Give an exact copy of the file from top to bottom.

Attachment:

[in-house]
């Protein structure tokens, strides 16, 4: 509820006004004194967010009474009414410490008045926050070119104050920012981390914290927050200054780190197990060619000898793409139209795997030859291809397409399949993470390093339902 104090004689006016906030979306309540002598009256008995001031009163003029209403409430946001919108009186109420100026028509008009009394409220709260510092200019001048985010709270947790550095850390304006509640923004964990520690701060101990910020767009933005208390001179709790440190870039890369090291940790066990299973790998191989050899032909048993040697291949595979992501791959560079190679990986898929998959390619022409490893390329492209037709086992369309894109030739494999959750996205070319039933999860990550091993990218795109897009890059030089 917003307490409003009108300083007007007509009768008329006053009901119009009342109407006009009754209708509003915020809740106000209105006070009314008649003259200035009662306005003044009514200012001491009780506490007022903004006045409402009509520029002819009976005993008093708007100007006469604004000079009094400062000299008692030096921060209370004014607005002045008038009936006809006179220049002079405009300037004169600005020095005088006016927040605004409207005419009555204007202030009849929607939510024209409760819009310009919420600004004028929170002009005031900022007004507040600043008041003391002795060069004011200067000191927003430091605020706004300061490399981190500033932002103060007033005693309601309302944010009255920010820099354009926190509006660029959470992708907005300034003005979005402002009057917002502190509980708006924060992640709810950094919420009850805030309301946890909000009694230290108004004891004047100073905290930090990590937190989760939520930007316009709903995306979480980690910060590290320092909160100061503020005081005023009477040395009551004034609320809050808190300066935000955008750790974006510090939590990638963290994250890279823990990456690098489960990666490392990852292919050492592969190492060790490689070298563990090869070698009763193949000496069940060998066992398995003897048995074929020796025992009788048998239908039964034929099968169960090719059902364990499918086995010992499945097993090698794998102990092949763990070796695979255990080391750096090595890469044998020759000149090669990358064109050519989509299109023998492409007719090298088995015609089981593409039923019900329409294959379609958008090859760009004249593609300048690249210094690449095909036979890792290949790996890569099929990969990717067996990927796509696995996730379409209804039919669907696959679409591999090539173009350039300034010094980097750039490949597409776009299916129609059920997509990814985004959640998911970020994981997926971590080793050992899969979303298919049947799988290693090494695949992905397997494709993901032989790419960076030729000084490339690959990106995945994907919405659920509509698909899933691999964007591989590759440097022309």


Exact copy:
[in-house]
């Protein structure tokens, strides 16, 4: 509820006004004194967010009474009414410490008045926050070119104050920012981390914290927050200054780190197990060619000898793409139209795997030859291809397409399949993470390093339902 104090004689006016906030979306309540002598009256008995001031009163003029209403409430946001919108009186109420100026028509008009009394409220709260510092200019001048985010709270947790550095850390304006509640923004964990520690701060101990910020767009933005208390001179709790440190870039890369090291940790066990299973790998191989050899032909048993040697291949595979992501791959560079190679990986898929998959390619022409490893390329492209037709086992369309894109030739494999959750996205070319039933999860990550091993990218795109897009890059030089 917003307490409003009108300083007007007509009768008329006053009901119009009342109407006009009754209708509003915020809740106000209105006070009314008649003259200035009662306005003044009514200012001491009780506490007022903004006045409402009509520029002819009976005993008093708007100007006469604004000079009094400062000299008692030096921060209370004014607005002045008038009936006809006179220049002079405009300037004169600005020095005088006016927040605004409207005419009555204007202030009849929607939510024209409760819009310009919420600004004028929170002009005031900022007004507040600043008041003391002795060069004011200067000191927003430091605020706004300061490399981190500033932002103060007033005693309601309302944010009255920010820099354009926190509006660029959470992708907005300034003005979005402002009057917002502190509980708006924060992640709810950094919420009850805030309301946890909000009694230290108004004891004047100073905290930090990590937190989760939520930007316009709903995306979480980690910060590290320092909160100061503020005081005023009477040395009551004034609320809050808190300066935000955008750790974006510090939590990638963290994250890279823990990456690098489960990666490392990852292919050492592969190492060790490689070298563990090869070698009763193949000496069940060998066992398995003897048995074929020796025992009788048998239908039964034929099968169960090719059902364990499918086995010992499945097993090698794998102990092949763990070796695979255990080391750096090595890469044998020759000149090669990358064109050519989509299109023998492409007719090298088995015609089981593409039923019900329409294959379609958008090859760009004249593609300048690249210094690449095909036979890792290949790996890569099929990969990717067996990927796509696995996730379409209804039919669907696959679409591999090539173009350039300034010094980097750039490949597409776009299916129609059920997509990814985004959640998911970020994981997926971590080793050992899969979303298919049947799988290693090494695949992905397997494709993901032989790419960076030729000084490339690959990106995945994907919405659920509509698909899933691999964007591989590759440097022309």